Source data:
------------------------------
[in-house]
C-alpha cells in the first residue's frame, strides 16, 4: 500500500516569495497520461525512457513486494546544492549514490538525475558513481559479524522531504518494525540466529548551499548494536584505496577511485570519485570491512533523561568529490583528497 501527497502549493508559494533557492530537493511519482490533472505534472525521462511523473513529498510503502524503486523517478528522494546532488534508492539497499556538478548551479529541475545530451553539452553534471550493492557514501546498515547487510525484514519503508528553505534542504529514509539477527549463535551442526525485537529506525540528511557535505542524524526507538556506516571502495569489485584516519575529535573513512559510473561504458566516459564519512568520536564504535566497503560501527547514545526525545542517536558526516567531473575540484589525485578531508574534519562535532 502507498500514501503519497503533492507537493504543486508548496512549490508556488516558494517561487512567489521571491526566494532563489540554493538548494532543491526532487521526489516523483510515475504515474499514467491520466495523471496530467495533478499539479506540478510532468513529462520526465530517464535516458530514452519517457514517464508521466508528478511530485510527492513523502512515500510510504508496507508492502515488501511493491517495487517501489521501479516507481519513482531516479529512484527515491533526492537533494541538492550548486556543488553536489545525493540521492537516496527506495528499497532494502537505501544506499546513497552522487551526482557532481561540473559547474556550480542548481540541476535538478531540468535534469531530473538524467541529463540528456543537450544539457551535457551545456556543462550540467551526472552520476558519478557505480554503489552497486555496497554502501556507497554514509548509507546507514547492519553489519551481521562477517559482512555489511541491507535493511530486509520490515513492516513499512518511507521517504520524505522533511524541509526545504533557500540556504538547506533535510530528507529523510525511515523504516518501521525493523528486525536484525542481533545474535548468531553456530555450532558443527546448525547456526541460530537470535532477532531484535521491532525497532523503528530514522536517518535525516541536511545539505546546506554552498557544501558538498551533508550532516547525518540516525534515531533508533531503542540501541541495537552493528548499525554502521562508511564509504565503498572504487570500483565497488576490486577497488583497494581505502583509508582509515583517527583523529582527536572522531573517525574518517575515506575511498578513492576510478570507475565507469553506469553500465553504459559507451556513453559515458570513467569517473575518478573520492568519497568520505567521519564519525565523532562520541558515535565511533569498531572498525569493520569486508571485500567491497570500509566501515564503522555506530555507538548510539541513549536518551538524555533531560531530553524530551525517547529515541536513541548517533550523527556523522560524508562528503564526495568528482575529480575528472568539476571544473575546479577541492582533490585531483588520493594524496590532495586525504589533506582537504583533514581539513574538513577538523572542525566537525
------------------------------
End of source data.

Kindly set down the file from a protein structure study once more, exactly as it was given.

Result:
[in-house]
C-alpha cells in the first residue's frame, strides 16, 4: 500500500516569495497520461525512457513486494546544492549514490538525475558513481559479524522531504518494525540466529548551499548494536584505496577511485570519485570491512533523561568529490583528497 501527497502549493508559494533557492530537493511519482490533472505534472525521462511523473513529498510503502524503486523517478528522494546532488534508492539497499556538478548551479529541475545530451553539452553534471550493492557514501546498515547487510525484514519503508528553505534542504529514509539477527549463535551442526525485537529506525540528511557535505542524524526507538556506516571502495569489485584516519575529535573513512559510473561504458566516459564519512568520536564504535566497503560501527547514545526525545542517536558526516567531473575540484589525485578531508574534519562535532 502507498500514501503519497503533492507537493504543486508548496512549490508556488516558494517561487512567489521571491526566494532563489540554493538548494532543491526532487521526489516523483510515475504515474499514467491520466495523471496530467495533478499539479506540478510532468513529462520526465530517464535516458530514452519517457514517464508521466508528478511530485510527492513523502512515500510510504508496507508492502515488501511493491517495487517501489521501479516507481519513482531516479529512484527515491533526492537533494541538492550548486556543488553536489545525493540521492537516496527506495528499497532494502537505501544506499546513497552522487551526482557532481561540473559547474556550480542548481540541476535538478531540468535534469531530473538524467541529463540528456543537450544539457551535457551545456556543462550540467551526472552520476558519478557505480554503489552497486555496497554502501556507497554514509548509507546507514547492519553489519551481521562477517559482512555489511541491507535493511530486509520490515513492516513499512518511507521517504520524505522533511524541509526545504533557500540556504538547506533535510530528507529523510525511515523504516518501521525493523528486525536484525542481533545474535548468531553456530555450532558443527546448525547456526541460530537470535532477532531484535521491532525497532523503528530514522536517518535525516541536511545539505546546506554552498557544501558538498551533508550532516547525518540516525534515531533508533531503542540501541541495537552493528548499525554502521562508511564509504565503498572504487570500483565497488576490486577497488583497494581505502583509508582509515583517527583523529582527536572522531573517525574518517575515506575511498578513492576510478570507475565507469553506469553500465553504459559507451556513453559515458570513467569517473575518478573520492568519497568520505567521519564519525565523532562520541558515535565511533569498531572498525569493520569486508571485500567491497570500509566501515564503522555506530555507538548510539541513549536518551538524555533531560531530553524530551525517547529515541536513541548517533550523527556523522560524508562528503564526495568528482575529480575528472568539476571544473575546479577541492582533490585531483588520493594524496590532495586525504589533506582537504583533514581539513574538513577538523572542525566537525